This first part is fairly strong, but it is in the shorter second story that the issue does its best work. Narrated by his commanding officer, it’s another tale of Verzyl exploring a tunnel system, but this time he foolishly does it by himself, and faces an unexpected horror that leaves him a psychologically ruined man. The tunnels in question are abandoned, which is why Verzyl’s willing to go in solo, assuming it’ll be a relatively easy and safer-than-usual exploration. And it is for a while, until he comes upon a boarded up room with some muffled noises coming from it, and assumes he’s found a hidden Viet Cong soldier. He busts through the boards expecting an opponent, and is met instead with a swarm of starving rats that overrun him in an instant. Trapped and alone in a tiny space with a horde of vermin trying to eat him, Verzyl desperately digs to the surface by hand in a total panic. But by the time he gets free, the damage is already done, and he’s been transformed from the daring and capable young man seen earlier into a shattered maniac who can barely communicate.
Michael Golden is the artist for most of the first year of 'The 'Nam', and I think he was a poor choice for a war comic. His figures are too close to being caricatures, with their over-sized eyes, mouths, and other assorted body parts. It makes it hard to take them entirely seriously. His lines are rounded and smooth, which adds an overall softness that only lessens the impact of any action. Battle scenes are Golden’s weakest point, drawn from such strange angles and distances that there’s often no way to tell what’s even going on. Bullets whizz and bodies contort, but who’s shooting, who’s being hit, and where they are in relation to one another is sometimes wholly indecipherable. I don’t know if it’s large casts, combat, or both that trip Golden up, but the results are obscure at best.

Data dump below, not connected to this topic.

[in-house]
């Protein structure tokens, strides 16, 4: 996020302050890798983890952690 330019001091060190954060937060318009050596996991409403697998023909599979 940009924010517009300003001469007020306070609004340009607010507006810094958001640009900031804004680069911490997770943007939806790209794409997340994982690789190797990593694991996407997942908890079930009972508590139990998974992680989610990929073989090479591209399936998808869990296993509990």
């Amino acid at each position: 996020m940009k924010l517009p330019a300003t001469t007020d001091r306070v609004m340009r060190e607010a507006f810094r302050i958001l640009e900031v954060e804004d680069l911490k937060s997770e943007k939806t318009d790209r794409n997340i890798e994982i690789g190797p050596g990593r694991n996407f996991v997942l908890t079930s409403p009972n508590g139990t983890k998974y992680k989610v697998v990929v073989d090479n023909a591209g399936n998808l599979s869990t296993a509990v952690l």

Again, though, like with the writing, the second story is the true highlight of Golden’s art. For Verzyl’s breakdown, having an exaggerated, cartoonish element to the character’s expressions is actually quite beneficial. Yes, even in his darkest moments, Verzyl’s eyes are too big for his head and his face looks like it’s made of rubber, which all looks a bit goofy. But in the context of a story about him losing his mind completely, this heightened style makes Verzyl into the physical embodiment of madness. He may not look realistic, but he does look like the internal process of going insane made human, and that’s much better for the narrative at hand. His inner turmoil is brought to the surface, so the reader gets a better chance to understand it and experience it with him. Similarly, when the rats first attack, Golden manages to make them look more grounded, while at the same time playing up Verzyl’s fearfulness to the extreme. The contrast between his distorted facial features and the rats’ creepy realism is excellent, showing visually the disconnect between his mind and reality that is already beginning to form in that moment.